Raising Children Who Love Jesus
by Dan Delzell
With Father’s Day coming up this Sunday, it is the perfect time to address the vital role of parenting. When Tammy and I got married over 27 years ago, we looked forward to raising children who love Jesus. By the grace of God, we have witnessed the work of the Holy Spirit leading our two daughters and two sons to love, trust, and follow Jesus. The oldest is 25 and the youngest is 20, and each one of them has a personal relationship with the Lord.
I suspect that most Christian parents would have a few suggestions for anyone just beginning the journey of parenthood. After all, every Christian parent has a variety of life lessons from which to glean rich insights. Whenever parents walk “in the Spirit,” (Gal. 5:16) it benefits the family. And whenever parents walk “in the flesh,” (Gal. 5:13) it hurts the family.
Thankfully, the grace of God makes up much ground for believers when we fall short of the mark. Truly God is “rich in mercy” because of “the great love He has for us.” (Eph. 2:4)
With that in mind, here are five parenting habits that have worked well in our home over the years:
1. Pray over each child from the day he or she enters your family.
It has been a tremendous joy to pray the “Aaronic Blessing” over each of our children thousands of times from the day they were born. I would lay my hand on their head and pray: “The Lord bless you and keep you. The Lord make His face shine upon you and be gracious unto you. The Lord lift up His countenance upon you and give you peace.”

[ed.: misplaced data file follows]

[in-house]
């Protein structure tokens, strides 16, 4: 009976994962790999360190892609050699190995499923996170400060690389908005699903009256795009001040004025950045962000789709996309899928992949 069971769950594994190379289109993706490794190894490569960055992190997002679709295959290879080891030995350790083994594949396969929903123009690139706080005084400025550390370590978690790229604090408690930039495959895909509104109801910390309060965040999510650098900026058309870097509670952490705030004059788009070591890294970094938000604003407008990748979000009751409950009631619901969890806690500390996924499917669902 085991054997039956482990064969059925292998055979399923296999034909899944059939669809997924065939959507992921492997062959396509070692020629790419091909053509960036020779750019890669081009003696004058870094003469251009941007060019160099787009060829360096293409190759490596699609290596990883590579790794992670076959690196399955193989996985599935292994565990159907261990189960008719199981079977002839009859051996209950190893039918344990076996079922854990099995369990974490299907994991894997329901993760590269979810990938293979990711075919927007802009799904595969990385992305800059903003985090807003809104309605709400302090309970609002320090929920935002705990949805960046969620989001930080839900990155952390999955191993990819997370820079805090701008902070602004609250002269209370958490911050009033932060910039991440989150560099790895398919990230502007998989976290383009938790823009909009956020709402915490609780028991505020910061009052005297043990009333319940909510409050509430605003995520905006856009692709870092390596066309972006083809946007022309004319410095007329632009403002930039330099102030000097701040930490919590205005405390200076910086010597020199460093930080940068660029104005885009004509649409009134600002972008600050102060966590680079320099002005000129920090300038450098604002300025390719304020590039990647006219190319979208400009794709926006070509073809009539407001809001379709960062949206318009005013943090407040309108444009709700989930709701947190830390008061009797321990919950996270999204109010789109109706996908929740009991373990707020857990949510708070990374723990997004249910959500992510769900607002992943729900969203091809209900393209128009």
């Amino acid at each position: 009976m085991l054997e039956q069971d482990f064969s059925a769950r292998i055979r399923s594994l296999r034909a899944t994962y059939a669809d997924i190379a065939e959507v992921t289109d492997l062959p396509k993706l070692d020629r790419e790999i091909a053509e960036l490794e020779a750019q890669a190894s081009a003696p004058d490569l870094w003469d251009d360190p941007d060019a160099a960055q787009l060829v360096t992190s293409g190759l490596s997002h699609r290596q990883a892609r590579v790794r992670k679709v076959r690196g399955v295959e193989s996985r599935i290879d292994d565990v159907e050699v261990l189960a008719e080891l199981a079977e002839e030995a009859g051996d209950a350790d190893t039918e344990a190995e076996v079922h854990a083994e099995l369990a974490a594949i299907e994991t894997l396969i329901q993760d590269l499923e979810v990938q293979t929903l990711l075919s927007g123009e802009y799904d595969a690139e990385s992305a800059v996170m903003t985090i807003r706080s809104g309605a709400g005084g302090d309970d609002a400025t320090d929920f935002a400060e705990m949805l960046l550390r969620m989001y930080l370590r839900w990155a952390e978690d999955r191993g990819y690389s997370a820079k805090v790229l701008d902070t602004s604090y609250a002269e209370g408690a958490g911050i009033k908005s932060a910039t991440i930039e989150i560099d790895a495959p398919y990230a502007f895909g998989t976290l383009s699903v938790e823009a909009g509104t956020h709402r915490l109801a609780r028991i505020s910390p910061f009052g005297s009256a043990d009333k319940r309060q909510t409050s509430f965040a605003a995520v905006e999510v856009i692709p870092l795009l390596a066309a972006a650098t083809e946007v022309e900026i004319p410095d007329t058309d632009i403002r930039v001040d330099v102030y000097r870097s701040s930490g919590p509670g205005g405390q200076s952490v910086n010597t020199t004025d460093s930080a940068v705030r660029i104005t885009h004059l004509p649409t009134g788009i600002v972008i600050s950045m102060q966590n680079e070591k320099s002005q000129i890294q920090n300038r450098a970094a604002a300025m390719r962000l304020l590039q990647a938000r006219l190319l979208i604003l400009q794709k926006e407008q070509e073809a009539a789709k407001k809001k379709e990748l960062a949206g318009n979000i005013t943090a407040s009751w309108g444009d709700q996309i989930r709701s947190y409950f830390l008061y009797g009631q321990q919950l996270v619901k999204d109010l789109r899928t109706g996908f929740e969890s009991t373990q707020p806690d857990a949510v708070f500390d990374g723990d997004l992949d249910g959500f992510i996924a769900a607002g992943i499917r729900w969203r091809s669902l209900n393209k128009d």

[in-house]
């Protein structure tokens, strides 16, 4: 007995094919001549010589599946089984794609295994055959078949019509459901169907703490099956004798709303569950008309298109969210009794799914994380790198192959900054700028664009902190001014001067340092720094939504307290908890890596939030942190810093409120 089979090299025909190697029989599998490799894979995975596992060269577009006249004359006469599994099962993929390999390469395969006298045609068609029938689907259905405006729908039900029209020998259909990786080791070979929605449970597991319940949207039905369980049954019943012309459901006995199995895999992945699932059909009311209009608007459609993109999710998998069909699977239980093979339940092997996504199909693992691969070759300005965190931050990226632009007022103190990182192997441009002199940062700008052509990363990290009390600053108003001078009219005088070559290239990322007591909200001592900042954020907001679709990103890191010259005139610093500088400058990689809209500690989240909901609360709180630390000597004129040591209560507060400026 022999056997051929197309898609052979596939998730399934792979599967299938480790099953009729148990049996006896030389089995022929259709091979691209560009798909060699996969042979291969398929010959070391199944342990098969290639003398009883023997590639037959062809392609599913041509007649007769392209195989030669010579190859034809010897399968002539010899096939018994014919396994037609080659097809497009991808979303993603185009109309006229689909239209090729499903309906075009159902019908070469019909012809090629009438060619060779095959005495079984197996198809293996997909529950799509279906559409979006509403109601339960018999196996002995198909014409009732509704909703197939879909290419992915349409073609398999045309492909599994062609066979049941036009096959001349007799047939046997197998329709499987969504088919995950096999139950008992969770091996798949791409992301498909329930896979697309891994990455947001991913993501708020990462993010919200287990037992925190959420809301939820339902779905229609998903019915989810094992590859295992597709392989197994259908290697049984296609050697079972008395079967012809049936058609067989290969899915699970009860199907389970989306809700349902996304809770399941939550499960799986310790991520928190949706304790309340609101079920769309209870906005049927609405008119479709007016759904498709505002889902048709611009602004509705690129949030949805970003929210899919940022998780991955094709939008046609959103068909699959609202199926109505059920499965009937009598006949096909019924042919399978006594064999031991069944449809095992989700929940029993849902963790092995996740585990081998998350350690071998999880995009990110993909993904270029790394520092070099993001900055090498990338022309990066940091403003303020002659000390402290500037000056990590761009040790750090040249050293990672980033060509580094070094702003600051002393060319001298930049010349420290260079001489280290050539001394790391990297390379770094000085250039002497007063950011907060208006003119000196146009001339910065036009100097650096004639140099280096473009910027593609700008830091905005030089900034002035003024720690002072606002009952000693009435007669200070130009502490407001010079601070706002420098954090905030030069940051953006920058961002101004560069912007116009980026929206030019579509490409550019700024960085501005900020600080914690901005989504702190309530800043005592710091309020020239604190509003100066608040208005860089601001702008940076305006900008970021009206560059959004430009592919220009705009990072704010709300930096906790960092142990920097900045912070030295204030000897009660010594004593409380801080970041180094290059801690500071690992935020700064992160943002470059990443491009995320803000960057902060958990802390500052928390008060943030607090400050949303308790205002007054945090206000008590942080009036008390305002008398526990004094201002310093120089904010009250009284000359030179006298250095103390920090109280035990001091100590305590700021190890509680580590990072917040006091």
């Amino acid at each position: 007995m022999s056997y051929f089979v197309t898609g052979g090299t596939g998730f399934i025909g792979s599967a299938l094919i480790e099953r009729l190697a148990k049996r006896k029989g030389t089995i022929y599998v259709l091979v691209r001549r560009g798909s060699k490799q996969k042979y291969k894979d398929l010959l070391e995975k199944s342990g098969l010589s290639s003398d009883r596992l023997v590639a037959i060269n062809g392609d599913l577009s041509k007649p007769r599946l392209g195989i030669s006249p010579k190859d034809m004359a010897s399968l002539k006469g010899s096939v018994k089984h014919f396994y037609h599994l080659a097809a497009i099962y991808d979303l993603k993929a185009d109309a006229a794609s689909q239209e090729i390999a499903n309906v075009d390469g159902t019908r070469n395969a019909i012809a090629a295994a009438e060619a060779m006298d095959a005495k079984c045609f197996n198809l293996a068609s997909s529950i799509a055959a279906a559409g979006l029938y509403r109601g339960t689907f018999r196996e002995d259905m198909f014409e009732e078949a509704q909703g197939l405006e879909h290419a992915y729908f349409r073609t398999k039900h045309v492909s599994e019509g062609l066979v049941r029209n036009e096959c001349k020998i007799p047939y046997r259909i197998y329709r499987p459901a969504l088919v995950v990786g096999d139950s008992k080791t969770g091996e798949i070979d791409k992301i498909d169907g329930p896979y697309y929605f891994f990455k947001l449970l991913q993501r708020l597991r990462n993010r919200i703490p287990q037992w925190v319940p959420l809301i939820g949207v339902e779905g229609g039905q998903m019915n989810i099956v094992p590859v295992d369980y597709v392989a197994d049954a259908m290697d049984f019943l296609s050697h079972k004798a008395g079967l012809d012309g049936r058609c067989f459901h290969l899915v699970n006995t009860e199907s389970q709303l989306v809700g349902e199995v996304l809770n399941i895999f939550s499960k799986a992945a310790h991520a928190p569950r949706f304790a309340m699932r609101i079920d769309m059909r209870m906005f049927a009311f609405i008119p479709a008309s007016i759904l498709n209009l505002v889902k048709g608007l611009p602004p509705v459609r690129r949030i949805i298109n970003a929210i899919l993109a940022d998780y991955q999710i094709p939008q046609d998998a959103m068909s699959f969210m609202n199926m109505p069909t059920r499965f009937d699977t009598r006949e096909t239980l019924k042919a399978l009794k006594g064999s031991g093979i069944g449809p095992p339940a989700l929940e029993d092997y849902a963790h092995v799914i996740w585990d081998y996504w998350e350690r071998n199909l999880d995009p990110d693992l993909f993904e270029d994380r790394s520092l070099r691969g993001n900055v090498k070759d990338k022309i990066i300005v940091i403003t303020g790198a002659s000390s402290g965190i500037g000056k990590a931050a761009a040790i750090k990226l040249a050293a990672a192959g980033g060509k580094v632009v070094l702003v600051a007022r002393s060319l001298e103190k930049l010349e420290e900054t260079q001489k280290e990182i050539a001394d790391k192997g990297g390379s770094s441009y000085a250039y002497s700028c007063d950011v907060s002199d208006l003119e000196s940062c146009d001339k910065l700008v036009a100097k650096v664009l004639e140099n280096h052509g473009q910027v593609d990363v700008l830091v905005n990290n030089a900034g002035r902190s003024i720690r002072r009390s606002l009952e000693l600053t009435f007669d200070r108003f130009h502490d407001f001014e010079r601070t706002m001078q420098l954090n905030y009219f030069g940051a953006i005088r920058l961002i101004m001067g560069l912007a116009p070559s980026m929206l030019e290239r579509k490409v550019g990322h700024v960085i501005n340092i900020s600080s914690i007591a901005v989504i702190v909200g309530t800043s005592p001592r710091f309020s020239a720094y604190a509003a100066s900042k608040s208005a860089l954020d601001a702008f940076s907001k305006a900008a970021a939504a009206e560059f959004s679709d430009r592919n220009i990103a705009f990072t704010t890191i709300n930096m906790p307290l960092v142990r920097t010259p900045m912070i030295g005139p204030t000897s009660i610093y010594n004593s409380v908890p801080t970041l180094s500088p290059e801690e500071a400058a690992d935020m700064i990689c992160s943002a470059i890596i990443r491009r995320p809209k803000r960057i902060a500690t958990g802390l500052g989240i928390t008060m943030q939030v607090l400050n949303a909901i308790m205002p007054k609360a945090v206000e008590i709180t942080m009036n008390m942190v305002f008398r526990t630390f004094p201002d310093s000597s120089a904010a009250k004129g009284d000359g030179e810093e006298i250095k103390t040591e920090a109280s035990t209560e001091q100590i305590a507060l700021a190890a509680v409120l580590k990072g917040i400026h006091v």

The Holy Spirit flows powerfully whenever believers offer up faith-filled prayers for their children. And young hearts are profoundly influenced by the love of God and the loving prayers of their parents.
2. Seize teachable moments everyday as you bring the love of Jesus into the discussion.
When our children were between the ages of 2 and 5, they often heard about God’s love for them. During these formative years they began to know Jesus as both their friend, as well as their Savior who died on the cross for their sins. In this way, Christianity became the foundation of their entire life, rather than just “a set of doctrines to believe,” or “an activity we do on Sunday” because dad is the pastor.